The November elections are only weeks away. They provide the opportunity for God’s people, through their vote, to make a sweeping contribution to our government’s moral direction. Yet, if this year’s turnout among evangelicals mirror’s past years, the prospect for significant improvement looks dim indeed. Consider the voting record of those who claim to be members of evangelical churches. According to the University of Akron’s Bliss Institute of Applied Politics, on average less than half of all eligible voters among evangelicals have voted in the last three elections. At best, this reflects ignorance of God’s expectations in the civil arena. At worst, it reflects apathy or defiance.
When God’s people are silent at the polls we should not wonder at the immorality and corruption that so often characterizes our civil leaders. In light of such silence and civil immorality, we should consider God’s priority on His children’s participation in the civil arena. Could it be that our failure to vote is “no big deal” in the eternal scope of things? Or, does failure to fulfill these civic duties actually grieve our Father and in some way hinder our relationship with Him? On a larger scale, is it possible that the spiritual stagnancy in so many churches across the land stems from Christians’ inactivity at the polls?
Perhaps it seems overly simplistic to imply such a link. However, Isaiah 1:10-17 indicates that failure in our civil responsibilities has a negative impact on spiritual life. When we examine these verses, we find God’s moral expectations of government and citizens, and the consequences of ignoring them.
Shared Responsibility, Shared Guilt (Isaiah 1:10)
For 200 years following the reign of Solomon, the Jewish people experienced an unparalleled time of peace and prosperity. Israel to the North and Judah in the South were secure in their borders and successful in their industry. Tragically, their national security and prosperity led to preoccupation with self-centered goals and rejection of God’s priorities. As God prepared to pour out judgment on the Northern Kingdom, He issued a “wake-up call” to the people of Judah. Through the fiery prophet Isaiah, God declared to His people what He expected of them and their leadership.
Our first glimpse into God’s view on this issue is in verse 10, where Isaiah declares, “Hear the word of the Lord, you rulers of Sodom; listen to the law of our God, you people of Gomorrah!” (NIV) The Lord, in this scathing rebuke, equated the rulers of Judah with the rulers of Sodom. Such a claim was extremely harsh, and He revealed the basis of His accusation in verse 17 when He said, “… learn to do right. Seek justice, encourage the oppressed. Defend the cause of the fatherless, plead the case of the widow.” (NIV)
The concept of justice in Isaiah’s day was not restricted merely to judicial proceedings. It included clear standards of right and wrong, truthfulness, sexual morality, and the sanctity of human life. However, the leaders in Isaiah’s time redefined right and wrong, were notoriously deceptive, were grossly immoral, and participated in child sacrifices to the pagan deity Molech.1 Rather than championing God’s moral standards for government, they not only allowed such atrocities, but gave them legal sanction and led the nation in violation. Hence, they stood guilty before God.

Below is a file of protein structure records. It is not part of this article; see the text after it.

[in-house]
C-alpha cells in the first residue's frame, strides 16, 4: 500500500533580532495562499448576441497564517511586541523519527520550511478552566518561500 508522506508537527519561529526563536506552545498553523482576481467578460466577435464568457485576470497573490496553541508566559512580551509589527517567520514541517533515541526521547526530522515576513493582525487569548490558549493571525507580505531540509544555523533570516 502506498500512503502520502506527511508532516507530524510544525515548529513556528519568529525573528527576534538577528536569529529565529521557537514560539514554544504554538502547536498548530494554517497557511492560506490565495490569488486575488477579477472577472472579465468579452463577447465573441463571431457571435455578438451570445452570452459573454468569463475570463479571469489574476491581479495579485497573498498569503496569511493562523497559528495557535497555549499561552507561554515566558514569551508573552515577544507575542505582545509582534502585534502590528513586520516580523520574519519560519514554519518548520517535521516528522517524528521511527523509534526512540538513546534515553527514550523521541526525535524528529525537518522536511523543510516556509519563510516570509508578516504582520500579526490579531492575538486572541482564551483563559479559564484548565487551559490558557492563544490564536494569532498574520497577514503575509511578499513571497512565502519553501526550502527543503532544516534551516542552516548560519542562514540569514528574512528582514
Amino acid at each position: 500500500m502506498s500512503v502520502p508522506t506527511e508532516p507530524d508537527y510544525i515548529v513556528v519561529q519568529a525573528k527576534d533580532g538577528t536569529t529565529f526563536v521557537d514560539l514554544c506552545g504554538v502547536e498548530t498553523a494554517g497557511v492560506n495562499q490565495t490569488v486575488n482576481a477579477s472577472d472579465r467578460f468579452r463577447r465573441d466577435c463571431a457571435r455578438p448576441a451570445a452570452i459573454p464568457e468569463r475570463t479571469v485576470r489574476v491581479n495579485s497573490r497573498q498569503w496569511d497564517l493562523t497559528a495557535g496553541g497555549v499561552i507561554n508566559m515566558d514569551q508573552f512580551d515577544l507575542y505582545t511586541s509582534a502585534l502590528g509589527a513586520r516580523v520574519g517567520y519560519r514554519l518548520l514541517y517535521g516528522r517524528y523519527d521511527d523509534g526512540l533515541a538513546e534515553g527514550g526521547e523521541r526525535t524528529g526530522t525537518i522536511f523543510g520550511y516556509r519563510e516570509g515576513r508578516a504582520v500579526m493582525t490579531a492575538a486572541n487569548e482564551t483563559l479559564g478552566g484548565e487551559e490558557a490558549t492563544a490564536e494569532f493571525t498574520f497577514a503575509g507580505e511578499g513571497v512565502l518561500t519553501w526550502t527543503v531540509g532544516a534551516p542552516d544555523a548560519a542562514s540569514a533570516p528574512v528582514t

Though they were declared guilty, the indictment was not restricted to the leaders. Isaiah likened the people of Judah to the people of Gomorrah, linking the sins of the leaders to the citizens. Furthermore, in verses 19 and 20, God threatened judgment on the entire nation because of their leaders’ failures, saying, “… If you are willing and obedient, you will eat the best from the land; but if you resist and rebel, you will be devoured by the sword.” (NIV) He made the same connection between the leaders’ failures and judgment upon the citizens in verses 24 and 25. God held the citizens of Judah accountable for the sins of their leaders.2
If it seems unfair to hold the people accountable for the sins of the leaders, consider their civil structure. As God prepared the people to enter the Promised Land, He established standards for the selection and character of their leaders. In Deuteronomy 16:18-20, Moses told the people that when they settled in Canaan, they were responsible to: “Appoint judges and officials for each of your tribes in every town the Lord your God is giving you, and they shall judge the people fairly. Do not pervert justice or show partiality. Do not accept a bribe, … Follow justice and justice alone, so that you may live and possess the land the LORD your God is giving you.” (NIV) Further, he said in 17:14 and 15: “When you enter the land the Lord your God is giving you and have taken possession of it and settled in it, and you say, ‘Let us set a king over us like all the nations around us,’ be sure to appoint over you the king the Lord your God chooses … .” (NIV)
This system of appointment should not be equated with modern democratic elections.3 Yet, as Kalland points out, God placed the responsibility for these civil expectations squarely on the shoulders of the people.4 And there is no evidence that God had canceled or rescinded this design for the Jewish nation during Isaiah’s time.